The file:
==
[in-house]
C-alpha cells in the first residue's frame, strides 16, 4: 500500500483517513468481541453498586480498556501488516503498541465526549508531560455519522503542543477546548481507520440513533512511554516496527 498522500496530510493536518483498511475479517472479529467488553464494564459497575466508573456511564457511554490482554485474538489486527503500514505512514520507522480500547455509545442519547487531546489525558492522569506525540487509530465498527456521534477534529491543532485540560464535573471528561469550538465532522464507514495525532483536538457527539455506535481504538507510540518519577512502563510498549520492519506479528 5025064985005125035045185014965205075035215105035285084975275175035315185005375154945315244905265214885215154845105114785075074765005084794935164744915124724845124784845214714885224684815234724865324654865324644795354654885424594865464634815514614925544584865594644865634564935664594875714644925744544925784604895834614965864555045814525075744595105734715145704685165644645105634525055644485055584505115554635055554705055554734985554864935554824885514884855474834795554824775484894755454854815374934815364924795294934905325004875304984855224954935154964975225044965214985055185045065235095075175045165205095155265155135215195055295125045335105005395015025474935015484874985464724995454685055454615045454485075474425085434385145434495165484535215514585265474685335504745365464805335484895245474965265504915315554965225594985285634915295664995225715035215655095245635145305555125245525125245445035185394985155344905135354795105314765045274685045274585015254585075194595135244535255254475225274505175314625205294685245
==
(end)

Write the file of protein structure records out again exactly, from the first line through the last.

[in-house]
C-alpha cells in the first residue's frame, strides 16, 4: 500500500483517513468481541453498586480498556501488516503498541465526549508531560455519522503542543477546548481507520440513533512511554516496527 498522500496530510493536518483498511475479517472479529467488553464494564459497575466508573456511564457511554490482554485474538489486527503500514505512514520507522480500547455509545442519547487531546489525558492522569506525540487509530465498527456521534477534529491543532485540560464535573471528561469550538465532522464507514495525532483536538457527539455506535481504538507510540518519577512502563510498549520492519506479528 5025064985005125035045185014965205075035215105035285084975275175035315185005375154945315244905265214885215154845105114785075074765005084794935164744915124724845124784845214714885224684815234724865324654865324644795354654885424594865464634815514614925544584865594644865634564935664594875714644925744544925784604895834614965864555045814525075744595105734715145704685165644645105634525055644485055584505115554635055554705055554734985554864935554824885514884855474834795554824775484894755454854815374934815364924795294934905325004875304984855224954935154964975225044965214985055185045065235095075175045165205095155265155135215195055295125045335105005395015025474935015484874985464724995454685055454615045454485075474425085434385145434495165484535215514585265474685335504745365464805335484895245474965265504915315554965225594985285634915295664995225715035215655095245635145305555125245525125245445035185394985155344905135354795105314765045274685045274585015254585075194595135244535255254475225274505175314625205294685245